Leo Proudhammer, a 39-year-old, black, successful actor, suffers a heart attack on stage. This prompts him to look back on the events and people that shaped him, from growing up poor in Harlem to trying to make it big in the theatre as a young man, and from his turbulent relationship with his older brother Caleb and his long lasting liaison with the white actress Barbara to his affair with the young revolutionary Christopher.
The way James Baldwin dissects race relations in America may be unparalleled in its meticulousness and clarity. If you still do not understand the minefield black people had, and still have, to navigate every day after reading one of Baldwin’s books, then there is probably no hope for you. He lays out in detail how the country itself is trapped and weighed down by the burden of history, and how racism appears to be coded into the very DNA of its people because the knowledge of its workings is almost intrinsically passed from one generation to the next. The most remarkable parts of the book are about Leo growing up, and even as a young boy having all this awareness of race and skin colour, and of how inescapable the situation is. There is a moment where he is on a train and suddenly notices that there are only white people around him, and not only can his fear be viscerally felt, but the realisation to what a degree a child is and, for its own safety, has to be aware of skin colour is chilling.
There are also two run-ins with the police described, one as a child and one as a young man, where he is targeted because he is black. These encounters happened in the 1940s and 1950s respectively, but they could also have occurred yesterday in the exact same way which drives it home how little has changed in regards to the police and their conduct. Leo, however, wants to overcome the obstacles surrounding him and become a stage actor; he succeeds, but the burden of his own experiences and the history of “his people”, as the black population is called by one of his white admirers, cannot be lifted by this success. The divide is omnipresent, and straddling it all too easily leads to enemies on both sides.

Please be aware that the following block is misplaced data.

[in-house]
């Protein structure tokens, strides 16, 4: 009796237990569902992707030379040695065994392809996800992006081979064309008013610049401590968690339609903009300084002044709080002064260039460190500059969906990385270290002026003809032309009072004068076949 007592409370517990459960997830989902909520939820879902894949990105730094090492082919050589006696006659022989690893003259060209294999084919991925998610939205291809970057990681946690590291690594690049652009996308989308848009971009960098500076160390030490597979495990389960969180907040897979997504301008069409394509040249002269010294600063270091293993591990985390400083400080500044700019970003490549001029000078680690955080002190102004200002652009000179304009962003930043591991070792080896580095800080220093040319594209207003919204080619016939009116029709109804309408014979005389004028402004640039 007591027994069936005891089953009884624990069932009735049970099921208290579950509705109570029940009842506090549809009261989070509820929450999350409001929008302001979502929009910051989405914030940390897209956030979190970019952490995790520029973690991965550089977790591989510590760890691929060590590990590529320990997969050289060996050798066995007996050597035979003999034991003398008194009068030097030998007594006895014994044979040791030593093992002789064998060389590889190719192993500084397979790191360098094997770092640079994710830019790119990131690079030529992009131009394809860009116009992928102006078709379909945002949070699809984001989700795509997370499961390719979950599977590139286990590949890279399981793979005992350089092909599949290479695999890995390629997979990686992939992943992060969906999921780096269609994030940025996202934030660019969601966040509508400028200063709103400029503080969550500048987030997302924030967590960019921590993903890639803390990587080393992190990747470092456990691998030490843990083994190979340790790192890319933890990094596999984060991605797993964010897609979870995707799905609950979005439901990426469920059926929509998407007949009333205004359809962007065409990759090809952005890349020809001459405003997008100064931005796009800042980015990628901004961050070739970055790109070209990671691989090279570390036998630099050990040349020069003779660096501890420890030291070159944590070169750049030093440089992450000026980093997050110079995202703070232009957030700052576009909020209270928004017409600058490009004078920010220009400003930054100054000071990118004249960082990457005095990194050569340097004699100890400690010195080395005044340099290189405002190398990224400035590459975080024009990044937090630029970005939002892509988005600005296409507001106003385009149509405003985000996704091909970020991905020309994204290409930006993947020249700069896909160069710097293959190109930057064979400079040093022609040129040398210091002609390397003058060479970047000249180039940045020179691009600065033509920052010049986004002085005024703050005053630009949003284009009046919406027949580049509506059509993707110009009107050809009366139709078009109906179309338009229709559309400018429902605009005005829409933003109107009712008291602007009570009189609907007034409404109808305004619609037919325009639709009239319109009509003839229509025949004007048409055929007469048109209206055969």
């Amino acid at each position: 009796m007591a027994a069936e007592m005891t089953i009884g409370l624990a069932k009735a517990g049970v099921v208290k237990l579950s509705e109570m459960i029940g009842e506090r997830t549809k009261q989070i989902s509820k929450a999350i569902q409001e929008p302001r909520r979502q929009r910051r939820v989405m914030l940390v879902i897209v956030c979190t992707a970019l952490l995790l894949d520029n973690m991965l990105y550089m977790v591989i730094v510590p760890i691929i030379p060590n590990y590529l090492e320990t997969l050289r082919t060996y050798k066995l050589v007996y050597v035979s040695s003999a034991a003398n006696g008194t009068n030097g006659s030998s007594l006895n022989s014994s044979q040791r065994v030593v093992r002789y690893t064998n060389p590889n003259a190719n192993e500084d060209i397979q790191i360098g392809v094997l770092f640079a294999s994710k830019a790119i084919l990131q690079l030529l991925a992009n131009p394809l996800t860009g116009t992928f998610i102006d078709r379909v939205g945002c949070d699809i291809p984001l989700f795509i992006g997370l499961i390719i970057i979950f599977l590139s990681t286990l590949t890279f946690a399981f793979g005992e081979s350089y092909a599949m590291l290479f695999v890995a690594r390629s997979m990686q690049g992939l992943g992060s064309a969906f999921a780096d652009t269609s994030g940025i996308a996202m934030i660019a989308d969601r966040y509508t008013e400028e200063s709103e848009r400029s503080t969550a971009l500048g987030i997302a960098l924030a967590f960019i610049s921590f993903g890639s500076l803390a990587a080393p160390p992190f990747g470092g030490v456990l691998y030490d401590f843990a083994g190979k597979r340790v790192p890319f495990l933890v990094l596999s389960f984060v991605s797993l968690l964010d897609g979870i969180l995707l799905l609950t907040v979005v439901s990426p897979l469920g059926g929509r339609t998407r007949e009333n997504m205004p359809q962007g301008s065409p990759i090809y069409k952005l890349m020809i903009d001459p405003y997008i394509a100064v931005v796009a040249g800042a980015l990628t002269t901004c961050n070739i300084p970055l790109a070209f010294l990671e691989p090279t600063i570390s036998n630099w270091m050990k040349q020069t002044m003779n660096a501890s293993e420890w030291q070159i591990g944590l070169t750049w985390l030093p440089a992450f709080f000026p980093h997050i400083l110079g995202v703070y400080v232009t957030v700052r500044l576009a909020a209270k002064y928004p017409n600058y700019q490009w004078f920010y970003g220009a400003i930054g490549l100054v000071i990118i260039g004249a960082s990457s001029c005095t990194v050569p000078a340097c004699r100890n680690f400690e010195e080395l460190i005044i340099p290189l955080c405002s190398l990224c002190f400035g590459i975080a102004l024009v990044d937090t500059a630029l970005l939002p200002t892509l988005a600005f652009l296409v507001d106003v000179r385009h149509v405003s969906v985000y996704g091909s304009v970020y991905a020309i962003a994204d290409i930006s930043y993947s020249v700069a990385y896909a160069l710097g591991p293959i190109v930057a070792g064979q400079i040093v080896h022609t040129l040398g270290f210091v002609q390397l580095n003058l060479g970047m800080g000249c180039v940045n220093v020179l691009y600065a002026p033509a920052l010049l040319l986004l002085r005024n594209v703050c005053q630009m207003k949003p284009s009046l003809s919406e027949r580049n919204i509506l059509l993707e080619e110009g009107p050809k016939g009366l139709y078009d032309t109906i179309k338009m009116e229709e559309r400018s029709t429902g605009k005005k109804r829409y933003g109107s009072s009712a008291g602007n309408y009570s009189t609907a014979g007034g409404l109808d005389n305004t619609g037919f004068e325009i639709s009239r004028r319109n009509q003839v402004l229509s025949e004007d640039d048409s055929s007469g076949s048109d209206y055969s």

These aspects of the book are so impressive that it is even more jarring how much of a letdown other areas are. The plot is rather pedestrian overall and, on top of that, severely disjointed because Leo’s story is told by covering only some of the important events in his life; we never learn much about how he made it to this level of success, for instance. Due to the focus on a few parts of Leo’s life, some scenes are drawn out to almost an excruciating degree, and furthermore, despite all the verbosity and obsession with detail, the characters never come to life. Although Baldwin made me understand Leo’s plight perfectly, he never managed to make me understand Leo himself. The issues at hand are projected onto a character that is only a stand-in for the problems plaguing society which makes caring for him difficult, except in a few instants like the aforementioned incident on the train.
The three supporting characters fare even worse, especially Barbara. She is the offspring of a well-off Kentucky family that has the casual racism and ignorance of its own privilege down pat, but it is never explained how she moved away from that, or how the relationship with Leo impacted her life. Christopher is an incarnation of the civil rights movement of the 1960s, but other than that, he is handled like an afterthought. The most complex of all the characters is probably Caleb who, after having fought in WWII, undergoes a transformation from a troubled teenager to a preacher that wants to save his brother, but he as well is given too little room to make an impact.
Although of uneven quality and overall a somewhat unfocused book, I nonetheless recommend it because the flaws don’t override the fact that Baldwin is a master of his craft who covers important topics in a profound and impactful way. The insight he provides in this book on racism and the invisible frontier it has erected is too valuable to ignore, especially if that frontier is to be torn down for good.
CBR12 Bingo: Shelfie